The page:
Me :So what grade should I give you for your role as official today?

Student: 4 out of 5.

Me: Why do you think you should be awarded 4 out of 5? What were the strengths of your performance?

Student: I was decisive. I made good decisions and I didn’t change my mind. I think I communicated my decisions well, and I also gave explanations about my decisions that would allow them players to understand how I was calling things. My non verbal communication was also pretty good, I used the whistle and gave the right hand signals apart from offside at the kick.

Me: Where do you think you dropped a mark? What would you try to improve?

Student: I didn’t keep up with play very well. I watched people make a break, then realised that I needed to stay with them, so I couldn’t see what happened.

Me: Did that cause any problems?

Student: Yes one time I couldn’t see if someone had knocked the ball over the line when they were scoring. This caused some problems with the opposition. I said as I couldn’t see, I couldn’t award the try. However If I kept up with play I could have been sure of making the right call.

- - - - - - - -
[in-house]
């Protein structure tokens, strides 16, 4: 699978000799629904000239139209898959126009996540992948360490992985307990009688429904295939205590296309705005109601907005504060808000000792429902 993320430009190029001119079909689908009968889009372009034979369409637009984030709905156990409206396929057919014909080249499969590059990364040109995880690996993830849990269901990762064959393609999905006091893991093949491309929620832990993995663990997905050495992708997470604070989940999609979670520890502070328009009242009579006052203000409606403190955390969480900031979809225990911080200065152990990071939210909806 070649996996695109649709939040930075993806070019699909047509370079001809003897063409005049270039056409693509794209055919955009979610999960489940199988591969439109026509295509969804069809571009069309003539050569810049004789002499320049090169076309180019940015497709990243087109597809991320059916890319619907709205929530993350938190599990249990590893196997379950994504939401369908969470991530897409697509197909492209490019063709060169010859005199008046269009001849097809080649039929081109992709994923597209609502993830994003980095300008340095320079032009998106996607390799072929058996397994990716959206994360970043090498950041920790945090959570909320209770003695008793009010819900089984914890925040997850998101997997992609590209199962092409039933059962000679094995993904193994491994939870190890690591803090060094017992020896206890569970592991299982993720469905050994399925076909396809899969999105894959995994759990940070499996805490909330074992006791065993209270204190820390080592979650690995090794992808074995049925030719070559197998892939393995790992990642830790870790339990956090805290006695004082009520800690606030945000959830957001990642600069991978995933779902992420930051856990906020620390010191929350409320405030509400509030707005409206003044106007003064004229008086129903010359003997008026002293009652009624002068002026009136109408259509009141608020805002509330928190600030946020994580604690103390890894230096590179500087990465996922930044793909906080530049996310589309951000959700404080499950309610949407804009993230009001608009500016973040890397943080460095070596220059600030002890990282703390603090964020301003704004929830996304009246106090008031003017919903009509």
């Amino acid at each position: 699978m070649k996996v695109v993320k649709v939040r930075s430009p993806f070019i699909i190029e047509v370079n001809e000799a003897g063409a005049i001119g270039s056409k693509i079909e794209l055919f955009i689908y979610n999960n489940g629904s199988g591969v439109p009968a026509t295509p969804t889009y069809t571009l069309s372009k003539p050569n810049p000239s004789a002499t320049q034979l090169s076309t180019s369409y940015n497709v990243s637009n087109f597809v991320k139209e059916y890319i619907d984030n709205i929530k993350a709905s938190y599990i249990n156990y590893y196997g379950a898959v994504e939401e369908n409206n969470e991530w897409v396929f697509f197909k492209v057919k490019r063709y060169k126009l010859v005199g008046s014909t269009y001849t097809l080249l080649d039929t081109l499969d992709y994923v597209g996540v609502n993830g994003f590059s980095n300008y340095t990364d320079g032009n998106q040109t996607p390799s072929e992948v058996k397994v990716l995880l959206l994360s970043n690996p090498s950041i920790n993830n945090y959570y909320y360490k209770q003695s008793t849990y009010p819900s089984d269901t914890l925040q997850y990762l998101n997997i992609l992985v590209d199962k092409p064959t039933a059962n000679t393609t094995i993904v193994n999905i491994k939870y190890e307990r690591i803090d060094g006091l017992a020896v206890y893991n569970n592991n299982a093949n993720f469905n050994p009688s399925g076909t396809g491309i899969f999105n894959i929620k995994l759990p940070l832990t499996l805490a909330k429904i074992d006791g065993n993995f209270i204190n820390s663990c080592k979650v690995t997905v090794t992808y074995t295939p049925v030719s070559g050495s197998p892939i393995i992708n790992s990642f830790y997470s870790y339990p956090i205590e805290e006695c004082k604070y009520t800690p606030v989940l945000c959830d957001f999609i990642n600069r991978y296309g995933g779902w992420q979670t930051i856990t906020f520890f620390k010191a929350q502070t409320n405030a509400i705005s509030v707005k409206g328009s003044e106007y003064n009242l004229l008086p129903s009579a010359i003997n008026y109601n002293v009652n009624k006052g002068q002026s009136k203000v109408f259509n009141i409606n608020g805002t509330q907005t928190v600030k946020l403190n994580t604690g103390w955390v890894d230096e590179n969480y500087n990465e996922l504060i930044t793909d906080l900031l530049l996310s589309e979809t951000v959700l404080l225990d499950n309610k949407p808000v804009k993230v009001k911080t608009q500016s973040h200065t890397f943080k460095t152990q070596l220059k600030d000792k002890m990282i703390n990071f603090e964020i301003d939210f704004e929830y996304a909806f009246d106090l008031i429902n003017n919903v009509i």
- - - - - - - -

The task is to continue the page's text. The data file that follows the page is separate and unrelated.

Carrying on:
Each year we questionnaire our pupils to gain feedback on the provision of PE we are delivering. Sport Education have very good feedback. Over the course of 5 years of running Sport Education, 91% of all students have really enjoyed it and have felt they have made significant progress in the following areas:

Making decisions

Feeling more confident when communicating with peers

Managing their peers

Being able to lead a warm-up

Coaching a new skill to their peer

Dealing with conflict

Knowledge and Understanding of the rules

Health and Fitness

Taking Responsibility


However there is one key area where students feel they make little or no progress over the course of the unit and that is their playing ability. Less that 15% of students feel they make any progress in their ability to play rugby, compared to the football unit of work which still follows a traditional method of teaching.

My own personal views is that our Yr 10 Sport Education (Scheme of work) supports the students at the right time in turning from children into young adults. With GCSE’s they need to take on more personal responsibility for their own life and the community in which they are part of. The environment which we create allows them to develop these key skills, and I see many students grow up in the lessons in front of me, just because they are given responsibility for the first time in their lives and we support them to embrace it.

Do you run Sport Education in your curriculum? If so what are you ultimate aims? Do you have any top tips to share to make it successful for other teachers wishing to try and implement this model of physical education into their teaching?

11 thoughts on “A models based approach to PE: Sport Education